Death and Taxes

Posted by – October 29, 2010

Readers of this blog know that I am a sucker for novel graphics and software that help you explore data. Today’s blog features one of my favorites, Death and Taxes, as created annually by Jess Bachman. It illustrates the 2011 US federal budget, where the size of the circles corresponding to each item are proportional to their funding levels. The percentage changes from both 2010 and 2001 for each item are included to reveal trends. I’ve embeded the online version below, which allows you to zoom and pan to your hearts delight:

It is formatted as a 2ft x 3ft poster, but works well as zoomable, pan-able image that allows the reader to explore the discretionary budget. It may be the busiest graphic since the USGS map of the Grand Canyon, but there is a lot of information in one place.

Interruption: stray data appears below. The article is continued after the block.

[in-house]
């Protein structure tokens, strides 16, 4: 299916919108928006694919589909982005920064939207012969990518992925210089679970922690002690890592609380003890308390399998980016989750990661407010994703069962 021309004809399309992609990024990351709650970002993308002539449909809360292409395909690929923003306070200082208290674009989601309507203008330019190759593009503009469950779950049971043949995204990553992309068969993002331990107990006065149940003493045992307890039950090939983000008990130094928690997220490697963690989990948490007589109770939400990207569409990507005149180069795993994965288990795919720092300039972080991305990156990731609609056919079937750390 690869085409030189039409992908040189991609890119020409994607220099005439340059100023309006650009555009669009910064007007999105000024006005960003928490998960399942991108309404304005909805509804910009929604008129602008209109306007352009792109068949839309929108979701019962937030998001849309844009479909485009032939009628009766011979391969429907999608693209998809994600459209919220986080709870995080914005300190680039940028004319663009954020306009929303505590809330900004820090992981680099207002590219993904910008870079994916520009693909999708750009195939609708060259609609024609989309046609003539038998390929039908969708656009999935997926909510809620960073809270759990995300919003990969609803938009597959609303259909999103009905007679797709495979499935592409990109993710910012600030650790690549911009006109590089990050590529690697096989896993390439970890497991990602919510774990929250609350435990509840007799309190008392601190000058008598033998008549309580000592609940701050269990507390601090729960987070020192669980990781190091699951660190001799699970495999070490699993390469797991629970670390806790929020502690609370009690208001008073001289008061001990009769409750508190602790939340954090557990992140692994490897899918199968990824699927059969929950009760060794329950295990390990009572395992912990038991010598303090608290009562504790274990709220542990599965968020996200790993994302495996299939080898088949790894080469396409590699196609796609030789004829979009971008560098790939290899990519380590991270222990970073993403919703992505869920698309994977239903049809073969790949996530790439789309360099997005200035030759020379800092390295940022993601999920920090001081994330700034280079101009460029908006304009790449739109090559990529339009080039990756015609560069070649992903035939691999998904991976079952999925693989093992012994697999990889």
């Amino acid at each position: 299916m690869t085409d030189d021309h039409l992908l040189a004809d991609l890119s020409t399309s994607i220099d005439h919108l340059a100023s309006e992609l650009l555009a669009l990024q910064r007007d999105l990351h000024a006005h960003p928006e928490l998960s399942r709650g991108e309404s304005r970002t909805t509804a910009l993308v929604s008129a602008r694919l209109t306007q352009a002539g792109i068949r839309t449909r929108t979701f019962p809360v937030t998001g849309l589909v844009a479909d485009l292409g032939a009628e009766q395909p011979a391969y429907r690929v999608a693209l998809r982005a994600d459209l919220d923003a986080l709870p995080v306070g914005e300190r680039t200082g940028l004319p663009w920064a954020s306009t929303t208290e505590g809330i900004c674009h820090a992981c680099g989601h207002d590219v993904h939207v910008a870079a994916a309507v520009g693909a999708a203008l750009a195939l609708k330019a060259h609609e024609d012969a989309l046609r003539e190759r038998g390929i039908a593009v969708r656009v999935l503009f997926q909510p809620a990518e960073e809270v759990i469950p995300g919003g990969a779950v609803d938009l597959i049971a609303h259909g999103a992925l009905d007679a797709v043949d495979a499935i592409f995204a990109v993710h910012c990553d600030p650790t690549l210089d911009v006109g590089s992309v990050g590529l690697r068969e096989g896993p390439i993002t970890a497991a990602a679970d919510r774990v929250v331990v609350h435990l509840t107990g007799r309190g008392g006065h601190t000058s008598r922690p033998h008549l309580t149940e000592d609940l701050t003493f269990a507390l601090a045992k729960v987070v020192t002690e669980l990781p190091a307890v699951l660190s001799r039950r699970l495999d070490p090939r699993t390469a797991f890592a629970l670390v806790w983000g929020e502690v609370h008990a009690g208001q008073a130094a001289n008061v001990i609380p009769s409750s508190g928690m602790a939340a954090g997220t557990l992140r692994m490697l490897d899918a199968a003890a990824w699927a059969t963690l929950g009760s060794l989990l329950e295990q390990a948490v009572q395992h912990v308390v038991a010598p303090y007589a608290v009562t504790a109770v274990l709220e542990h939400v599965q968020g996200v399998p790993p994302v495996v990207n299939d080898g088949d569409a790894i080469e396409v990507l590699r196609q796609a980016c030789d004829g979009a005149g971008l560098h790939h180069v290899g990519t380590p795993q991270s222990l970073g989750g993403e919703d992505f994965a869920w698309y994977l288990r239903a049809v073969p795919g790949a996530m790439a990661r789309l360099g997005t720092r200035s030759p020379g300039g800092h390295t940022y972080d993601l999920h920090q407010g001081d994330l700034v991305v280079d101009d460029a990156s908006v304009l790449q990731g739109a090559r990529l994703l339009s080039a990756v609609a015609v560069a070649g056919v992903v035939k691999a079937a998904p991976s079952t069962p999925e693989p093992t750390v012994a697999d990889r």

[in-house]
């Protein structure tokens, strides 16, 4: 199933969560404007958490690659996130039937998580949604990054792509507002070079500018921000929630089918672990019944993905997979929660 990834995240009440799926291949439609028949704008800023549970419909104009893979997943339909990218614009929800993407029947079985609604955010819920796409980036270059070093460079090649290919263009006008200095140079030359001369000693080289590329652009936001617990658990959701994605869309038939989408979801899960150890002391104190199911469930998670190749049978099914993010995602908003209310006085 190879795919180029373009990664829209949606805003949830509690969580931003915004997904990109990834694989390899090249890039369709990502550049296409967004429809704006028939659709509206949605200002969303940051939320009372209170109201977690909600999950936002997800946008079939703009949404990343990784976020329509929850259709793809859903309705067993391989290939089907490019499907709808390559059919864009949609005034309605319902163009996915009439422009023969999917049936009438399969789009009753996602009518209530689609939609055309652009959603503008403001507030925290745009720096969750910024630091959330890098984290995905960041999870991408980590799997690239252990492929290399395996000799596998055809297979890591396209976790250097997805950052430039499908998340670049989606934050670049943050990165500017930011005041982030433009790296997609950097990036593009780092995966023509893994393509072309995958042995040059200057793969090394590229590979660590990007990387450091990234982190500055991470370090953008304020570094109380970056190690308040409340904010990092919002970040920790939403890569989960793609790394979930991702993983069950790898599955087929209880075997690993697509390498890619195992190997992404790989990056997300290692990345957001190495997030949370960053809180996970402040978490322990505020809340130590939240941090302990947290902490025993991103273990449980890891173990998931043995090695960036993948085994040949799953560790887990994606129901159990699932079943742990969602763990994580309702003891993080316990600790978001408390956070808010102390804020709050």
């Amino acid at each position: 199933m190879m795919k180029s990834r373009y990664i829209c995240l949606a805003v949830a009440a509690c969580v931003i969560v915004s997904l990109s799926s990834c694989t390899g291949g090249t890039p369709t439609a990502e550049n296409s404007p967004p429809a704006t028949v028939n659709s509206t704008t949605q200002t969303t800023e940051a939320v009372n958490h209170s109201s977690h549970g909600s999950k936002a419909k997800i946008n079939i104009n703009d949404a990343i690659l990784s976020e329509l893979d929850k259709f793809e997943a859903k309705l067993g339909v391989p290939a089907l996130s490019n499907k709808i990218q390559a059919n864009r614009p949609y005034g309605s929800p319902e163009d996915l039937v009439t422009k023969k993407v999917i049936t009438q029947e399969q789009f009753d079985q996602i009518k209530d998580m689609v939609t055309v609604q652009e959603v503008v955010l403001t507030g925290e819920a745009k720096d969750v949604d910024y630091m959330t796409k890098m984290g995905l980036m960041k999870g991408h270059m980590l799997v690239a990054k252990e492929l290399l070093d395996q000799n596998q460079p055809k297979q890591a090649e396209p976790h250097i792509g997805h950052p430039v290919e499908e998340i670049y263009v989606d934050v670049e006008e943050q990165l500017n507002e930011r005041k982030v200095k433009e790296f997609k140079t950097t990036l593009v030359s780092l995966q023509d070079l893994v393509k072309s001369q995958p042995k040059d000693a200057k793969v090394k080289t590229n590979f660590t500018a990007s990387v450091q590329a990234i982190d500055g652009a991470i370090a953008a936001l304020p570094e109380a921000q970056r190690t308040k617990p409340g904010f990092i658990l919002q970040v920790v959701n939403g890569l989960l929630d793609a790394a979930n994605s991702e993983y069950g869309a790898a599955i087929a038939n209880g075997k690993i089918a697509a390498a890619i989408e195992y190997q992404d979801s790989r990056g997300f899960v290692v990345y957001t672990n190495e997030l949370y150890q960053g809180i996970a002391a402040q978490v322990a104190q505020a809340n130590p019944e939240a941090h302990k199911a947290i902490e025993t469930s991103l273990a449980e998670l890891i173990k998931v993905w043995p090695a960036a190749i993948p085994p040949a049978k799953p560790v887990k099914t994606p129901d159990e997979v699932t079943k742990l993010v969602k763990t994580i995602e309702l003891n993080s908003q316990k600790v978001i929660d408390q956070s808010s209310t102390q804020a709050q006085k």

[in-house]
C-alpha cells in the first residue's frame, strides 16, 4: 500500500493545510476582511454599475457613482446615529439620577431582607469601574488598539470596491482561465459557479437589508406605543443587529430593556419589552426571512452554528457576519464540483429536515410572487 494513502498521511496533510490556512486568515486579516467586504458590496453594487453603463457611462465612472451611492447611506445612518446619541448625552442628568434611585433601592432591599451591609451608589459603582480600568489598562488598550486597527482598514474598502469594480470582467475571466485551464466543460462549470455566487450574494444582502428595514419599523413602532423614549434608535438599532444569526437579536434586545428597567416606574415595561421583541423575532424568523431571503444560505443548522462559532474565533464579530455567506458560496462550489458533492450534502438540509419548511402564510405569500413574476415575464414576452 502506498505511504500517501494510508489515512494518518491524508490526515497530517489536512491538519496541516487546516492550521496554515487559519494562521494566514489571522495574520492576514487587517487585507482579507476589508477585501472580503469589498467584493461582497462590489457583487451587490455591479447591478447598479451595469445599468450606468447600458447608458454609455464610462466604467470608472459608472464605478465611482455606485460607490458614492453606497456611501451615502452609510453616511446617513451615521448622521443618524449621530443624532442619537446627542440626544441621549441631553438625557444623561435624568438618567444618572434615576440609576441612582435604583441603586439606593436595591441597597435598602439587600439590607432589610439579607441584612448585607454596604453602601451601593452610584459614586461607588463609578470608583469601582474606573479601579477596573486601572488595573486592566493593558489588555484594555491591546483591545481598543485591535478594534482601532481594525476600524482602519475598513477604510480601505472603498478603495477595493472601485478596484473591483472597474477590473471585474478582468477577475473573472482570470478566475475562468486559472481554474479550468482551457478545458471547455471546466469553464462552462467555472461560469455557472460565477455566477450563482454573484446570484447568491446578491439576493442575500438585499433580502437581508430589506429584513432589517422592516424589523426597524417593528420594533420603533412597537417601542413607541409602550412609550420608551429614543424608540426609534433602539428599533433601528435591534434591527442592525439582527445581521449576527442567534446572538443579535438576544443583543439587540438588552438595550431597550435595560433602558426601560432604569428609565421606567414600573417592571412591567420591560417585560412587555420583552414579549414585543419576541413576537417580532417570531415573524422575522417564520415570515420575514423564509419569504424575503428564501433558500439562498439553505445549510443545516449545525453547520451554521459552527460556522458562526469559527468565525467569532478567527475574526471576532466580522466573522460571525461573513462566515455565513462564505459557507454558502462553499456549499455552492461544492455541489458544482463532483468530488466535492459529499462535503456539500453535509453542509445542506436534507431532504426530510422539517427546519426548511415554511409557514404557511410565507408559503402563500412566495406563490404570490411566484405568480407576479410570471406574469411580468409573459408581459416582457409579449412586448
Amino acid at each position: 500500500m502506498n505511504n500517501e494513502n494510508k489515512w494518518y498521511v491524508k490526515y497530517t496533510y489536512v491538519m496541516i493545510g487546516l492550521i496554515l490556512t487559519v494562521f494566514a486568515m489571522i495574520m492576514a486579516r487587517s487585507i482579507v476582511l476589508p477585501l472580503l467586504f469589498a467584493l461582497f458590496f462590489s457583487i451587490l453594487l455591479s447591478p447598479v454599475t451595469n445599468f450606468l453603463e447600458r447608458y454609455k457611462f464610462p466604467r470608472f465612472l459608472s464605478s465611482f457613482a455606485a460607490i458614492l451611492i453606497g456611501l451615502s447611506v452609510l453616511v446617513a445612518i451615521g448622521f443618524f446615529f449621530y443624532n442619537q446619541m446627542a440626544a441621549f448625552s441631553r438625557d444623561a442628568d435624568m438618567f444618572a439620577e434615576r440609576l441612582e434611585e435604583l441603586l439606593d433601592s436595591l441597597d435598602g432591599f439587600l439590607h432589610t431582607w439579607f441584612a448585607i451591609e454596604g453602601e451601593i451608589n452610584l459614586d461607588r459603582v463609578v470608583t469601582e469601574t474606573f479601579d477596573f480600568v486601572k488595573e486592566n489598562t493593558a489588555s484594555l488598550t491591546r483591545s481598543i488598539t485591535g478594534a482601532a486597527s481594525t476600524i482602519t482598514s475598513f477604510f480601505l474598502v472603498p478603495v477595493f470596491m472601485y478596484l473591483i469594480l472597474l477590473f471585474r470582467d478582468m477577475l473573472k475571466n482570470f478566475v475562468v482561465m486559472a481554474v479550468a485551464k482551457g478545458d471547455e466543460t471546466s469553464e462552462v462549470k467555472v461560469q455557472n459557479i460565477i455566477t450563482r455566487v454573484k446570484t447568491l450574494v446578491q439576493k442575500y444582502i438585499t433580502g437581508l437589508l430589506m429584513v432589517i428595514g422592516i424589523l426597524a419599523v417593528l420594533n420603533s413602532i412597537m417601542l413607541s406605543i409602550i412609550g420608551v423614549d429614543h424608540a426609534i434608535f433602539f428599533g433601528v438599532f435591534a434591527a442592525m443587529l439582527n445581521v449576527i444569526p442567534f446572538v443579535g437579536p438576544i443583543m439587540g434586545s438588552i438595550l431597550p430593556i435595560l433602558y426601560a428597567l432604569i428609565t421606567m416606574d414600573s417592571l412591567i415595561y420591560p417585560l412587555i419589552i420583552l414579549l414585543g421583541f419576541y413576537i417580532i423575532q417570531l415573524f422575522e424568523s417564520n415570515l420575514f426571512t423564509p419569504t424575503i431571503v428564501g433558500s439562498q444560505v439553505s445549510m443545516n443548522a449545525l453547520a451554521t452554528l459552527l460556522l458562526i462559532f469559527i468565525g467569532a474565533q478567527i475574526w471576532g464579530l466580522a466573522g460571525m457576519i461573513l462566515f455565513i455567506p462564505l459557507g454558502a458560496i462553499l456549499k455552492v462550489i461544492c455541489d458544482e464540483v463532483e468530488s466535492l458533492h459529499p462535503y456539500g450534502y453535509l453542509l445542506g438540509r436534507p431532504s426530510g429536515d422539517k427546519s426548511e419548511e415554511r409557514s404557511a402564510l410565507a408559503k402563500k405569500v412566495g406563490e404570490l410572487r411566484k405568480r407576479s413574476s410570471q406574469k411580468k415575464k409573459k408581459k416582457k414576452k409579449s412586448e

I have enjoyed looking at this, but I have to say that it has both strengths and weaknesses. What makes it captivating is that one can take in the graph as a whole and see how spending is divided, but also burrow down into each agency for additional detail. I think the Tufte perspective would be that the departmental/agency logos don’t tell the reader much – except that most agency logos were designed by committee. Instead of the central circle filled with text, mabe the total budget could be displayed as a shadow behind the entire image, rather than being relegated to the lower right corner?. And I don’t understand the sliver at the bottom that represents the National Debt. On the other hand, I’d bet I’ve spent a good man-week looking at this… required reading for would-be voters. Kudos to Jess!


1 Comment on Death and Taxes

  1. […] Budget makes it easy by summarizing the categories and presenting it as a treemap. Other graphics I have reviewed more detailed presentations but I find this presentation more powerful because it uses less ink to display the data (e.g., no […]

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